In the years since 2002 when the Charter for the Protection of Children and Young People was implemented in our diocese and throughout the United States, we have made progress in our efforts to respond to the victims of abuse. There is more that can be done, and we know that we need to stay vigilant and work continuously to improve our efforts. One such improvement will be implemented in the United States this month. It will specifically address the need for accountability for the bishops of our country.
Pope Francis met in February 2019 with the heads of the bishop’s conferences throughout the world to discuss the abuse crisis and especially the need to create a way to hold bishops accountable for alleged abuse and/or intentional interference in investigations into alleged abuse by others under their authority.
Following that meeting the Holy Father released his apostolic letter, Vos estis lux mundi (“You are the Light of the World”), commonly referred to as Vos estis. With the document, the Pope called all conferences of bishops through the world to develop third-party reporting systems specifically for allegations of abuse involving a bishop or of a bishop intentionally interfering in a civil or church investigation into an allegation of sexual abuse. The United States Conference of Catholic Bishops (USCCB) has established the Catholic Bishops Abuse Reporting Service or CBAR. It is important to understand several things about CBAR.
The system, although set up by the bishops of the United States, is not monitored by them. An independent firm called Convercent Inc. has been contracted to create and oversee the reporting process.
Reports made through this service will be sent promptly to appropriate church personnel and, as warranted, civil authorities for investigation purposes. The reports will otherwise remain confidential. Callers are not required to provide a name or contact information, although they may choose to do so to facilitate the process. Once a report is submitted, the caller will be given an access number which will allow them to receive updates on the progress of the case they have shared.
This reporting system may be used to report the actions or inactions of living U.S. Catholic bishops. Allegations of abuse involving a bishop who has died or other church personnel should be reported through the diocesan Victim Assistance Coordinator, Barbara Scherr, who can be contacted by calling the VAC cell phone 605-209-3418. Victims of sexual abuse (or any other crime) should contact local law enforcement.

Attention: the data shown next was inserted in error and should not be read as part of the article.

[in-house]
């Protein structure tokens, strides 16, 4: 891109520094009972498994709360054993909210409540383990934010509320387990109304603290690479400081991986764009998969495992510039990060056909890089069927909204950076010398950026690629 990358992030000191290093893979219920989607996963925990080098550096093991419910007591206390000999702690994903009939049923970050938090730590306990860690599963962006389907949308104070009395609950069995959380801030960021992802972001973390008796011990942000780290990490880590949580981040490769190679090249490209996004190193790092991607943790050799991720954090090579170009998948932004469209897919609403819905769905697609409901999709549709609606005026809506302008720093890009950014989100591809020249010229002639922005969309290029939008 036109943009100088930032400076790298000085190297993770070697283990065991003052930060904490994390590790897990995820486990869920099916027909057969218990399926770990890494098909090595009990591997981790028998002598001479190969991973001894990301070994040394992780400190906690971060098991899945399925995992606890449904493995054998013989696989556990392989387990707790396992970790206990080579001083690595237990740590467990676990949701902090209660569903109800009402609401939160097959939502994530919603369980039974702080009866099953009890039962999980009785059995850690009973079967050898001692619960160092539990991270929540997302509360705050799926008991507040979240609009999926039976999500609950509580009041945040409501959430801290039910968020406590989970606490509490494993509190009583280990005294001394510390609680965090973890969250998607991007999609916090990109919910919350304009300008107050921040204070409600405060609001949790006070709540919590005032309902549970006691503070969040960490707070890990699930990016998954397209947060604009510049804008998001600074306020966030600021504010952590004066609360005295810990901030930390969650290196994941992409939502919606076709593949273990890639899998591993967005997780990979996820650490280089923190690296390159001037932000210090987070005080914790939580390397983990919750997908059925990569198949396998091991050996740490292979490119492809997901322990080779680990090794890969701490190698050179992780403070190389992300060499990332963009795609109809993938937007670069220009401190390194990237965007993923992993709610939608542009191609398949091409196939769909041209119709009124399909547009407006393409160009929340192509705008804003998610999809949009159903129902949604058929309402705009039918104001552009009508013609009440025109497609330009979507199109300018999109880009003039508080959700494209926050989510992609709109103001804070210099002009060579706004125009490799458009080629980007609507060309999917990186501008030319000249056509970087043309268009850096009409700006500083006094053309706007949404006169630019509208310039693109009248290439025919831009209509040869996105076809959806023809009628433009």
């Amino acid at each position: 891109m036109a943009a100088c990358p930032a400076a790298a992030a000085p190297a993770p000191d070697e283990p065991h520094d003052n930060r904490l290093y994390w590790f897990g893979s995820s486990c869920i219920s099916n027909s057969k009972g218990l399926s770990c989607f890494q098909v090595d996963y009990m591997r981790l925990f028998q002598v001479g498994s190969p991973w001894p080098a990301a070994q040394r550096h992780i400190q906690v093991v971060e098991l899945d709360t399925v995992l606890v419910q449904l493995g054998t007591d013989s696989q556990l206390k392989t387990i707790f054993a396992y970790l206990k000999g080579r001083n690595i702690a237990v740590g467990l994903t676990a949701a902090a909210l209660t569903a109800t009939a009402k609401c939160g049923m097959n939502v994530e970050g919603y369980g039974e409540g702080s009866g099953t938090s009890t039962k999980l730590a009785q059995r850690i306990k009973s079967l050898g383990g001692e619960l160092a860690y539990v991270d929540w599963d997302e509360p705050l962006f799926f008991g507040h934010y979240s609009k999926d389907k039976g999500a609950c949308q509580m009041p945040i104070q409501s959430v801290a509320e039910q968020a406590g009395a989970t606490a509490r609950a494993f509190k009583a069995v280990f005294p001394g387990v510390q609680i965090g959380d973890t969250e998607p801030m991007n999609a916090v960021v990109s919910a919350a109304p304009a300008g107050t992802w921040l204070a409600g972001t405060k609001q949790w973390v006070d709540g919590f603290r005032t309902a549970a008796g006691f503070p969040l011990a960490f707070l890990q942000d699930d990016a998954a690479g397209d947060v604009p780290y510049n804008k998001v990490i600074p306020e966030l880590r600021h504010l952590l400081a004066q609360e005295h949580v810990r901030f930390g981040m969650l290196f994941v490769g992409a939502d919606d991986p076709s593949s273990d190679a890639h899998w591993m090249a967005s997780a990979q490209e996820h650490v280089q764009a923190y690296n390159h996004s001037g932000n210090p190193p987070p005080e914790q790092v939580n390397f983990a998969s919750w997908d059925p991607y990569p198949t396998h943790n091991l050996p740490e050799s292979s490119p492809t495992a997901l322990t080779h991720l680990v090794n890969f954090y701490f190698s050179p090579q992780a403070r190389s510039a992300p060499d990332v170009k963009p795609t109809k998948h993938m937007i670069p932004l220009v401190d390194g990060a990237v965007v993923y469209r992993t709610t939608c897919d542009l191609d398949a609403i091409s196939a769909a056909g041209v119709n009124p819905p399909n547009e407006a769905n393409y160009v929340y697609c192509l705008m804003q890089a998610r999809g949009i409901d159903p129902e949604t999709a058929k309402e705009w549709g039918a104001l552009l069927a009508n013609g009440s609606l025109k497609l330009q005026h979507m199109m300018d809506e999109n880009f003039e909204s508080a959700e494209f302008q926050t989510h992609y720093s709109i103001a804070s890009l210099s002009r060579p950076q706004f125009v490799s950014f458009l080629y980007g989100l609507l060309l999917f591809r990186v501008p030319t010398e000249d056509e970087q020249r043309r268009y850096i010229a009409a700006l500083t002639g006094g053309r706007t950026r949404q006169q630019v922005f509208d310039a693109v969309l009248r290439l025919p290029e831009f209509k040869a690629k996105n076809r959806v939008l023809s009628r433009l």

It is also important to understand that the only reports that can be filed through CBAR are those that involve sexual abuse of children or vulnerable adults or the intentional interference in a civil or church investigation into an allegation of sexual abuse. Other complaints about the bishop — such as parish assignments, church closings, diocesan administration or homily contents — should be addressed directly to your bishop (or diocesan administrator) and not through CBAR. It is important to hear this and understand it. The bishops of our country are focused on and concerned about abuse victims. Our bishops want abuse victims to be heard and to receive the church’s offering of justice, mercy and healing. If a variety of other complaints come in, it will prevent the bishops from focusing on those who have been victims of abuse.
Once a report is submitted to CBAR, it will be sent to the metropolitan in the province where the accused bishop, active or retired, is living. The Catholic Church divides the world into dioceses. Dioceses are then grouped into provinces for governance purposes. Each province has an archbishop who is also called a Metropolitan. Our province includes the dioceses in Minnesota, North Dakota and South Dakota. Our Metropolitan is Archbishop Bernard Hebda of Saint Paul and Minneapolis. (If the report concerns the archbishop himself, the report will be sent to the bishop in the province who has the most seniority by virtue of ordination.)
Upon receiving a report, the Metropolitan will determine if the case falls within the Vos esti provisions. If not, it will be referred to the proper authorities within the church. If it does meet the provision of Vos esti, the Metropolitan and qualified staff will conduct an initial assessment. If an investigation is warranted, the Metropolitan will send an assessment to the appropriate authority within the Holy See. Within 30 days, the Holy See will determine if a formal investigation is warranted. If so, it will authorize a bishop to oversee the investigation. If an investigation is ordered, it will be undertaken by qualified experts, including lay persons. Normally, the investigation must be completed within 90 days of receiving the order from the Holy See. The conclusions of the investigation will be sent to the Holy See, since it is the Holy Father who disciplines bishops. Once the Holy See receives the conclusions of an investigation, the Holy See will initiate the appropriate process that will lead to a final judgement.
CBAR is a church system. As with all cases of reported abuse, those who receive the reports from CBAR are required to report to and cooperate with civil authorities.
Allegations against U.S. bishops may be reported through CBAR (800-276-1562). This information will also be available on the diocesan web site, from the victim assistance coordinator (605-209-3418)) or the diocese offices (605-343-3541).